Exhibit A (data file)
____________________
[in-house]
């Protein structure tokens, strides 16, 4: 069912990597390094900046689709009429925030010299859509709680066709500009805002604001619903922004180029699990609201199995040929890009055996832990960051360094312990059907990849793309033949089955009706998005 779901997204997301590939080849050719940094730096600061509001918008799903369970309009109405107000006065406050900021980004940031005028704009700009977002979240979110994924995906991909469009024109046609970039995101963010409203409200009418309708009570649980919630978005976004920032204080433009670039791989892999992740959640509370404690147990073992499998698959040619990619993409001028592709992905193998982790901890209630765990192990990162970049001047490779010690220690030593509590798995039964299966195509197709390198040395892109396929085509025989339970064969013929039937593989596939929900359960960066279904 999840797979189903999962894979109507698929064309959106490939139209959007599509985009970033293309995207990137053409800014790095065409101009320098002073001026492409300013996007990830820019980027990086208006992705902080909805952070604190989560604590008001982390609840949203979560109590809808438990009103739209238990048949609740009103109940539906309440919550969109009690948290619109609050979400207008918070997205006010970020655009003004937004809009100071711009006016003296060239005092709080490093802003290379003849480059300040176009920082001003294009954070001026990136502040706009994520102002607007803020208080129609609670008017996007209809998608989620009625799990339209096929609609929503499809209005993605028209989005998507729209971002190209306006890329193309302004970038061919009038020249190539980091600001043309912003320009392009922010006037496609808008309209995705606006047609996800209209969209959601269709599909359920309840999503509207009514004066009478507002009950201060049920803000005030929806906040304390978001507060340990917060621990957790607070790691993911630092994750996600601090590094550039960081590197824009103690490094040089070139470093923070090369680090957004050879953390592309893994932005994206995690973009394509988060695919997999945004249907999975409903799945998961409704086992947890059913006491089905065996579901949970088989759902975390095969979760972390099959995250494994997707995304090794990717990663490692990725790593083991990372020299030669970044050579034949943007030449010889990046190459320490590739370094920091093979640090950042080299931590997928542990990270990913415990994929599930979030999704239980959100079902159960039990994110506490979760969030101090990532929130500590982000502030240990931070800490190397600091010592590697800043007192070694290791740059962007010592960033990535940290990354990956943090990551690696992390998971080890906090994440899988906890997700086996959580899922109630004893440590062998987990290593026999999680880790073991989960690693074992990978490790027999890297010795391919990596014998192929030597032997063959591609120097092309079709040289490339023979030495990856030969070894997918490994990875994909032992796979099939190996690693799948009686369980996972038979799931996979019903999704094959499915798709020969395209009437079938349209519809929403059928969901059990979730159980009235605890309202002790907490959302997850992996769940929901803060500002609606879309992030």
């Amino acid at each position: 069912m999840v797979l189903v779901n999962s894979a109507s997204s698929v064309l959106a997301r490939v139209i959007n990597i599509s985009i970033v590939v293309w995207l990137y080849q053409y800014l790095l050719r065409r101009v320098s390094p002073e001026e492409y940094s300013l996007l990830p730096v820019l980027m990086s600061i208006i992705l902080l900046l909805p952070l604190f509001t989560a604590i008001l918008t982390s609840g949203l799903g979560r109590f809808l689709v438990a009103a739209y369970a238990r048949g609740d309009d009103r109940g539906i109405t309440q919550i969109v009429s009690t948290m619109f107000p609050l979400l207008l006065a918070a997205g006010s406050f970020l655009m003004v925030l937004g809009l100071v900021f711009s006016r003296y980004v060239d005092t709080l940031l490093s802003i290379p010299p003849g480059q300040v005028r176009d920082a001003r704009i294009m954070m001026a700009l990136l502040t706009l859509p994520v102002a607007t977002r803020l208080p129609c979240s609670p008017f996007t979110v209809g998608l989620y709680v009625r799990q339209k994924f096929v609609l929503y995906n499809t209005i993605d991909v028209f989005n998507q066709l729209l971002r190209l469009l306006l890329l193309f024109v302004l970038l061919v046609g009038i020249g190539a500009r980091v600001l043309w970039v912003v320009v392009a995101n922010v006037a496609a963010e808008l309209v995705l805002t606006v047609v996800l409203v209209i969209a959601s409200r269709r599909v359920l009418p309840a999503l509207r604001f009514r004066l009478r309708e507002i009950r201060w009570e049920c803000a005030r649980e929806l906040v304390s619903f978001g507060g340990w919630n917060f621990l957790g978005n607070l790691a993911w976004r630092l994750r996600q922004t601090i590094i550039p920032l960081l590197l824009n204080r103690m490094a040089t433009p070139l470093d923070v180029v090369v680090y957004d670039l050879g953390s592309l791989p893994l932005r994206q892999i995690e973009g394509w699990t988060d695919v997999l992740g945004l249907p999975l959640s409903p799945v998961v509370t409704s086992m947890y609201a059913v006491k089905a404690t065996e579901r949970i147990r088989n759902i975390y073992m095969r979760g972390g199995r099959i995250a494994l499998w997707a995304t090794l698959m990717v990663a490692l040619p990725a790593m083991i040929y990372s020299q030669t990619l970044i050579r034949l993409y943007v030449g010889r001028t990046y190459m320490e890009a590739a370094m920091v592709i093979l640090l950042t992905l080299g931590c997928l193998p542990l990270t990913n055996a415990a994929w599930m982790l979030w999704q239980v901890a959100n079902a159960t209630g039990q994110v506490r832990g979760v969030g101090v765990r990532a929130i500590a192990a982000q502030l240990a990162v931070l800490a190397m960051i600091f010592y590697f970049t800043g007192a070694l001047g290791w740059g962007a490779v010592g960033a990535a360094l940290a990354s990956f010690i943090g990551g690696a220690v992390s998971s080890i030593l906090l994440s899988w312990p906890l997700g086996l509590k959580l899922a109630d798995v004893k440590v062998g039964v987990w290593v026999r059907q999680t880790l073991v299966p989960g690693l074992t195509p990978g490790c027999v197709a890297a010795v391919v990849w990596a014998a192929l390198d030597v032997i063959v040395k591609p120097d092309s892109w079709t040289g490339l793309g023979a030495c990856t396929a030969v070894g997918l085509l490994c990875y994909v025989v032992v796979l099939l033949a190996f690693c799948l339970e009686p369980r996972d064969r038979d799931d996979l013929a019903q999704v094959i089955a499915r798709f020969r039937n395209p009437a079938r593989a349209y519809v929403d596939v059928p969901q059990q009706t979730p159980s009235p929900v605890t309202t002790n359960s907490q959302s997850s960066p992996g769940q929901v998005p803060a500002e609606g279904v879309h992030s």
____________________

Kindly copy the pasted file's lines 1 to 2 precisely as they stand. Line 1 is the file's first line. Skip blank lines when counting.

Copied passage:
[in-house]
């Protein structure tokens, strides 16, 4: 069912990597390094900046689709009429925030010299859509709680066709500009805002604001619903922004180029699990609201199995040929890009055996832990960051360094312990059907990849793309033949089955009706998005 779901997204997301590939080849050719940094730096600061509001918008799903369970309009109405107000006065406050900021980004940031005028704009700009977002979240979110994924995906991909469009024109046609970039995101963010409203409200009418309708009570649980919630978005976004920032204080433009670039791989892999992740959640509370404690147990073992499998698959040619990619993409001028592709992905193998982790901890209630765990192990990162970049001047490779010690220690030593509590798995039964299966195509197709390198040395892109396929085509025989339970064969013929039937593989596939929900359960960066279904 999840797979189903999962894979109507698929064309959106490939139209959007599509985009970033293309995207990137053409800014790095065409101009320098002073001026492409300013996007990830820019980027990086208006992705902080909805952070604190989560604590008001982390609840949203979560109590809808438990009103739209238990048949609740009103109940539906309440919550969109009690948290619109609050979400207008918070997205006010970020655009003004937004809009100071711009006016003296060239005092709080490093802003290379003849480059300040176009920082001003294009954070001026990136502040706009994520102002607007803020208080129609609670008017996007209809998608989620009625799990339209096929609609929503499809209005993605028209989005998507729209971002190209306006890329193309302004970038061919009038020249190539980091600001043309912003320009392009922010006037496609808008309209995705606006047609996800209209969209959601269709599909359920309840999503509207009514004066009478507002009950201060049920803000005030929806906040304390978001507060340990917060621990957790607070790691993911630092994750996600601090590094550039960081590197824009103690490094040089070139470093923070090369680090957004050879953390592309893994932005994206995690973009394509988060695919997999945004249907999975409903799945998961409704086992947890059913006491089905065996579901949970088989759902975390095969979760972390099959995250494994997707995304090794990717990663490692990725790593083991990372020299030669970044050579034949943007030449010889990046190459320490590739370094920091093979640090950042080299931590997928542990990270990913415990994929599930979030999704239980959100079902159960039990994110506490979760969030101090990532929130500590982000502030240990931070800490190397600091010592590697800043007192070694290791740059962007010592960033990535940290990354990956943090990551690696992390998971080890906090994440899988906890997700086996959580899922109630004893440590062998987990290593026999999680880790073991989960690693074992990978490790027999890297010795391919990596014998192929030597032997063959591609120097092309079709040289490339023979030495990856030969070894997918490994990875994909032992796979099939190996690693799948009686369980996972038979799931996979019903999704094959499915798709020969395209009437079938349209519809929403059928969901059990979730159980009235605890309202002790907490959302997850992996769940929901803060500002609606879309992030």